Children’s Mysteries
Fireworks at the FBI (Capital Mysteries Series #6) by Ron Roy, Timothy Bush (Illustrator)
Murder On The Fourth of July by Carolyn Keene
The Philly Fake by David E. Kelly

True Crime:  
Death on the Fourth of July: The Story of a Killing, a Betrayal, and Hate Crime in America by David A. Neiwert

As always, I welcome additions and comments.

Have a great holiday!!

Wednesday, July 1, 2015

Vintage Fourth of July Fireworks Postcards

Happy Fourth of July! Fireworks have been a part of Independence Day celebrations for centuries. Fireworks, though, can be dangerous, especially for children. That's why I found these vintage postcards so odd. Today this would be considered "child endangerment." I've added some new postcards. Happy Independence Day!




Jake Lassiter, Meet Solomon & Lord: Guest Post by Paul Levine

Loved Paul Levine's Bum Rap! Couldn't put it down! Really enjoyed how Paul brings his series characters trial lawyer Jake Lassiter and squabbling law partners Steve Solomon and Victoria Lord together in one novel! I always thought their paths should cross. It's a great read. So, of course, I had to ask Paul to write a post for Mystery Fanfare!

Which series do you like best? Who's your favorite character? Haven't read Paul Levine yet but want to? Make a comment below to be entered to win a copy of Bum Chance. Be sure and add your email address.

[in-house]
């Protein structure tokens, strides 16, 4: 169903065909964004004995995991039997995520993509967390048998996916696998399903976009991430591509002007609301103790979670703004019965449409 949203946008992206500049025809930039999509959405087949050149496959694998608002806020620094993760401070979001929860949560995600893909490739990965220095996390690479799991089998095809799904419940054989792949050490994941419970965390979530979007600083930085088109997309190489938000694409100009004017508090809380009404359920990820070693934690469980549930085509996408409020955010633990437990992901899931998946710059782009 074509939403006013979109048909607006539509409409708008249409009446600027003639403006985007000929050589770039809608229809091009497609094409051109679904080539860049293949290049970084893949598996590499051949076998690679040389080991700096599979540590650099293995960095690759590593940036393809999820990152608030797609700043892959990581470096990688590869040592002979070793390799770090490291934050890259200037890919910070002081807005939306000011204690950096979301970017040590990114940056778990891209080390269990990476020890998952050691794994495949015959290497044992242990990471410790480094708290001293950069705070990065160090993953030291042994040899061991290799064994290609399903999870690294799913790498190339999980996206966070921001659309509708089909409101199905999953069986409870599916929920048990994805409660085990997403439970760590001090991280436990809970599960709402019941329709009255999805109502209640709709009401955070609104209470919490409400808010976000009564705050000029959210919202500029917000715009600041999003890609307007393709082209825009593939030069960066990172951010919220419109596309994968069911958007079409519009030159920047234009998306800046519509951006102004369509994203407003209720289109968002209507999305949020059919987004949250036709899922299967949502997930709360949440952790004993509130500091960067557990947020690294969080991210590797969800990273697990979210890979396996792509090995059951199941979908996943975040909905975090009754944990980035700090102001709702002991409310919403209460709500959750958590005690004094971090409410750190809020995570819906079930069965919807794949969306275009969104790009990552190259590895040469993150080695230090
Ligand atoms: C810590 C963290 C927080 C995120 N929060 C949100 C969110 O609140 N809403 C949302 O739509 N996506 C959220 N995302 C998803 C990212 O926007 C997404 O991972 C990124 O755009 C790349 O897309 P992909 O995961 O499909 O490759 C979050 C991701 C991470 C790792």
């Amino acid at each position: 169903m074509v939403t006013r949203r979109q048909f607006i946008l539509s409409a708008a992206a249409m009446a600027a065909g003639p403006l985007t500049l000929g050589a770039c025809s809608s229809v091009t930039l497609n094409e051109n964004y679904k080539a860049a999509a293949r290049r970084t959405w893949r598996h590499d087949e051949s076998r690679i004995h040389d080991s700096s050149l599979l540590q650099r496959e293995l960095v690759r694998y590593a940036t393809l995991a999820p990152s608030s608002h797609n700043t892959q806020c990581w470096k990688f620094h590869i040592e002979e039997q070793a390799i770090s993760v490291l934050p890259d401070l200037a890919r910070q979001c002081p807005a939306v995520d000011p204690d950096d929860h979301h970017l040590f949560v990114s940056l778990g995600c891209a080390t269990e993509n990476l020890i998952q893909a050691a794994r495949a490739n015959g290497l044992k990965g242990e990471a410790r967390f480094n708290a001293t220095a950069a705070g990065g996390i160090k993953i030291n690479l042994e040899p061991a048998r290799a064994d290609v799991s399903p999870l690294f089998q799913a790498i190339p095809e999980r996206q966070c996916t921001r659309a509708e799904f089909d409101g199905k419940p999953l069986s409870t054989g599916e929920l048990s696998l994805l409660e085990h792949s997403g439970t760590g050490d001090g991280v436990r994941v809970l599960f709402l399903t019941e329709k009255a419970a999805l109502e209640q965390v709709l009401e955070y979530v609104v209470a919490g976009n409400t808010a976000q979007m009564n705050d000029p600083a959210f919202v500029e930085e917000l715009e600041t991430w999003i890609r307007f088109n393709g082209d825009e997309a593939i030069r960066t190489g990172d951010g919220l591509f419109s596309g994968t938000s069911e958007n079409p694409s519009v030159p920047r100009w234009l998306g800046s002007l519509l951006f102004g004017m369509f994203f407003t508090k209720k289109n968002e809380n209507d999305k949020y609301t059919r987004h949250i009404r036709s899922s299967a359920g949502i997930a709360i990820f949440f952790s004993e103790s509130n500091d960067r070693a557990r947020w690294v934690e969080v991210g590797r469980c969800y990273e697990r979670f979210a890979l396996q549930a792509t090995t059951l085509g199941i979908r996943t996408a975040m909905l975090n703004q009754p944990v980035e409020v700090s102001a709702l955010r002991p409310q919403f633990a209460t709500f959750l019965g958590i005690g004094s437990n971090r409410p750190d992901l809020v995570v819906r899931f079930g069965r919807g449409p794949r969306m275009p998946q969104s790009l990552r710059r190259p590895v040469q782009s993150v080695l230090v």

Paul Levine is the author of nineteen novels. He won the John D. MacDonald fiction award and was nominated for the Edgar, Macavity, International Thriller, Shamus, and James Thurber prizes. A former trial lawyer, he also wrote more than twenty episodes of the CBS military drama JAG and co-created the Supreme Court drama First Monday starring James Garner and Joe Mantegna.
 

Paul Levine:
Jake Lassiter, Meet Solomon & Lord

“Lassiter, you have a remarkable ability not to inspire confidence in a client.”
– Steve Solomon in BUM RAP.

Jake Lassiter, the linebacker-turned-lawyer, has been featured in ten of my legal thrillers. Steve Solomon and Victoria Lord, those squabbling lawyers and lovers, are the stars of another four. BUM RAP (Thomas & Mercer, July 1) brings the trio together for the first time.